Metalliferous Hills

The area of the  Metalliferous Hills, characterized by forests, woodsand densescrub, is located north of the Piana di  Grosseto, in  a vast area rich, since ancient times, of mineral deposits of iron, copper, lead and silver. At present they are disused or abandoned (the main ones are located in Campiglia Marittima, Gavorrano, Massa Marittima, Montieri and Boccheggiano), but traces of the past still remain: from the Etruscan tunnels to the landfills of sterile material of medieval times up to the high contemporary metal structures, classified as testimonies of industrial archeology. Mining is also linked to the abundance of vegetation, therefore, of timber, which is essential both to arm the tunnels of the mines and to feed the furnaces for the melting of metals. As a demonstration of the importance and uniqueness of the area in 2010, the Park of the Metalliferous Hills was included in the Network of European  Geoparks (European and Global Geoparks Network) under the name of Tuscan Mining Geopark  (Geoparco delle Colline Metallifere),obtaining the prestigious recognition from UNESCO.

 

The Metalliferous Hills of the Tuscan Maremma (Livornese and Grossetana)  include the municipal territories of  Sassetta, Campiglia Marittima, Suvereto, Gavorrano,  Massa Marittima,Monterotondo Marittimo, Montieri, Roccastrada, Scarlino and the northern part of the municipality of  Castiglione della Pescaia. Also part of it, due to the identical geological characteristics, is the hill massif  of Poggio Ballone,and therefore the entire pedecollinare area that, divided by the remaining hilly territory by the Pecora river, opens to the Gulf of Follonica.

Mount Amiata

Monte Amiata we mean the mountain group of volcanic origin that rises between the Val d’Orcia and the eastern Maremma famous for the cinnabar mines from which mercury was extracted and for the numerous natural reserves present among which the most important is the Monte Amiata wildlife park where animals such as wolves, fallow deer, red deer, roe deer, mouflons and chamois live. Today it is an important winter ski and summer holiday center, with fifteen ski lifts as well as a vast network of trails. Among its villages, Paganico deserves a visit, with its fascinating city walls and the three main gates that still today constitute the entrance to the historic center (built by the Sienese, in the thirteenth century, to defend their interests) and Cinigiano for a visit to the Clock Tower and the castle of Porrona, a fortified medieval structure that offers a superlative view of the landscape, historical and artistic beauties of the area

Grosseto and plain

Grosseto, if it were not for the historic center enclosed by the mighty hexagonal wall circle erected by the Medici between 1574 and 1593, could be called a modern city.  It is located near the right bank of the Ombrone, just 12 kilometers from the sea – Marina di Grosseto  – and 30 kilometers from Mount Amiata. Its history inevitably intertwines with that of  maremman reclamation. After the conquest of  the Sienese Republic in order to gain control over the extraction of maremma salt, the decay of the city plagued by pestilence and malaria began, followed by a sharp demographic decline. In 1559 with the rule of the powerful Florentine Medici   family things improved. The transformation of the stands and bulwarks into streets and public gardens, are instead the work of the last Grand Duke of Tuscany,  Leopold II, and dates back tothe early 1800s, the years of the Bitter Maremma.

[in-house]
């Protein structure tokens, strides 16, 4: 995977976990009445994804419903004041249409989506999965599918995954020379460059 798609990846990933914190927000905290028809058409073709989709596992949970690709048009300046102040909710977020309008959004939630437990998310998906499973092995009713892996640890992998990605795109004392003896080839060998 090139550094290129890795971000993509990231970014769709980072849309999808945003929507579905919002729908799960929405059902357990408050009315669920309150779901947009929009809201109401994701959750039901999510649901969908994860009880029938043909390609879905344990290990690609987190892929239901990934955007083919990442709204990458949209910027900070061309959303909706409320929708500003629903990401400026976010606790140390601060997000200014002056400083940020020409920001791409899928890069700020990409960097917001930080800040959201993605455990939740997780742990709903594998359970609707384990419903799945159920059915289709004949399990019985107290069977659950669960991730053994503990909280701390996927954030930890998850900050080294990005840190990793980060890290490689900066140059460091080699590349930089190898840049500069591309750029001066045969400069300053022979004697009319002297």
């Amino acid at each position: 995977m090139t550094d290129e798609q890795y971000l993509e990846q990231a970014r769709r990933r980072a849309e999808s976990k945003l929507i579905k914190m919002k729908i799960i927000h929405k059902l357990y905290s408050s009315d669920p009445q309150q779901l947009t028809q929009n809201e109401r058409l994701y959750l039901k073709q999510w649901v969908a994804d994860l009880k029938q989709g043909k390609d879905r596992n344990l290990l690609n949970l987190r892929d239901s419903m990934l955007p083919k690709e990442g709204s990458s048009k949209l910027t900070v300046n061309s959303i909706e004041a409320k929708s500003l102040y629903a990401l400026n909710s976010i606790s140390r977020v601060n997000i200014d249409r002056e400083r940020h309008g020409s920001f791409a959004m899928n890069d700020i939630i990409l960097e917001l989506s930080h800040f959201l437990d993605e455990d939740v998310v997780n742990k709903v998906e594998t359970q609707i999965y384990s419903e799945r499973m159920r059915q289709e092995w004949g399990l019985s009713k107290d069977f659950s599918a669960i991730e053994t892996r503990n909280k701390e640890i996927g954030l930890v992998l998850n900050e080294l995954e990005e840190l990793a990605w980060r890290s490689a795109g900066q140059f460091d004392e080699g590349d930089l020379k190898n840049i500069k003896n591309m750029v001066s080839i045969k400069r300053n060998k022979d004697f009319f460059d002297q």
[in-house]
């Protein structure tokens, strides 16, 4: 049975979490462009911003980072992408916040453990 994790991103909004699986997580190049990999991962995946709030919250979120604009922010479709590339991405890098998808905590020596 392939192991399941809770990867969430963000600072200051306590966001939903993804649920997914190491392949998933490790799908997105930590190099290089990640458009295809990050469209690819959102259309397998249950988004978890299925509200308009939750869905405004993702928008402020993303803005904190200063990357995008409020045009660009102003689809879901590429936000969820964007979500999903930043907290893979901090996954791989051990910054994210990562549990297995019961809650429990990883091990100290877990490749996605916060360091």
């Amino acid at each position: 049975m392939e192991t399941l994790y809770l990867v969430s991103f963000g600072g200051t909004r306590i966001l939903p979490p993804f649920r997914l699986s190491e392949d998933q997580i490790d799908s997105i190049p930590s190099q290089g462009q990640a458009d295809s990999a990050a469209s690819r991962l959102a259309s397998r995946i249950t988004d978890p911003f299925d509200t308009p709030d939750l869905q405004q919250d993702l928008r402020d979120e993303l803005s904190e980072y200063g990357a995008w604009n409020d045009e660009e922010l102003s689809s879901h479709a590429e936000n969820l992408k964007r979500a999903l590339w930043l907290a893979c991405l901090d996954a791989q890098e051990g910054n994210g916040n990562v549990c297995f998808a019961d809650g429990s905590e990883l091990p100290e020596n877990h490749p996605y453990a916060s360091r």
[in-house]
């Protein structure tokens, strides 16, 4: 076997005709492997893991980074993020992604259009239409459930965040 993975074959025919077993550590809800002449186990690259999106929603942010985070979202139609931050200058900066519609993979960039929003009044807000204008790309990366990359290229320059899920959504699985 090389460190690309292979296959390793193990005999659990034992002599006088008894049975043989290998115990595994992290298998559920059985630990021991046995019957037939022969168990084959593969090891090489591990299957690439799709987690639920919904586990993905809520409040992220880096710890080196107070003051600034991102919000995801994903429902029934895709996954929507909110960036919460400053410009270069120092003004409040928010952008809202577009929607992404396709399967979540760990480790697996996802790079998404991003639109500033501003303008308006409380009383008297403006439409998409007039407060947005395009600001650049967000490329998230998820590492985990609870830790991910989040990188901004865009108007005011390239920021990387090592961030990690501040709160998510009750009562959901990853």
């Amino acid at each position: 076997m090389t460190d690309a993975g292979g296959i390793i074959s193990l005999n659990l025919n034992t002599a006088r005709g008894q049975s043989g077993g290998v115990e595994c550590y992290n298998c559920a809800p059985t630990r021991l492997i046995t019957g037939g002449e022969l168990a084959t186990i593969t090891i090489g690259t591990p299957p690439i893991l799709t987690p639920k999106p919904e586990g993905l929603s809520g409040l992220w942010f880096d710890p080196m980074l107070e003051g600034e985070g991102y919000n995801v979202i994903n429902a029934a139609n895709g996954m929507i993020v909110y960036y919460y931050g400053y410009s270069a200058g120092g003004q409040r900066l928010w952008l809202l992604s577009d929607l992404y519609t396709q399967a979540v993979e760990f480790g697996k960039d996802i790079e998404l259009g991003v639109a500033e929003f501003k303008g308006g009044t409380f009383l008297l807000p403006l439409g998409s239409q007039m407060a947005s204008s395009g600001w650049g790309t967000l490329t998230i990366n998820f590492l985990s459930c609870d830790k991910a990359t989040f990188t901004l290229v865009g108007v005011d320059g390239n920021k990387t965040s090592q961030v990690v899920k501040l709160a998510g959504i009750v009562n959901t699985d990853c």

The visit of Grosseto can start from Piazza Dante Alighieri  (or Piazza delle Catene, as it is nicknamed by grossetani because of columns and chains that border the same), the heart of the city, in the center of which is the statue of Canapone, sculpted in 1846 by Luigi Magi, depicts Grand Duke Leopold II of Lorraine in the act of crushing with his right foot a snake symbol of malaria, with a griffin next to him, his dying children and a woman who rises, symbol of the Maremma reborn after the reclamation. It overlooks the  Palazzo della Provincia or Palazzo Aldobrandeschi (once the castle of the powerful feudal family of the Aldobrandeschi), rebuilt in the early 1900s in neo-Gothic style, the right side of the 14th-century cathedral, several times restored (the façade is from the first half of the 1800s) and the terracotta bell tower. Inside the Cathedral of Grosseto, the Cathedral of San Lorenzo, you can admire various valuableworks, including a large baptismal font and the altar of the Madonna delle Grazie, works by Antonio Ghini of the late 1400s, a table with the Madonna delle Grazie of the fifteenth century, a work by Matteo di Giovanni of the fifteenth century, an image much venerated by Grossetans.

 

Lazio Maremma

The Lazio Maremma, the southern part, extends into the western part of the province of Viterbo and at the northwestern end of the province of Rome (Lazio), along the coast of Upper Lazio and in the immediate flat and foothills hinterland of Tuscia, between the mouth of the Chiarone stream and the Capo Linaro, promontory that constitutes the western appendage of the Tolfa Mountains dividing it from the Agro Romano. Among the main towns in the area stand out Vulci, Montalto di Castro, Canino, Tarquinia, Tuscania, Civitavecchia and Santa Marinella.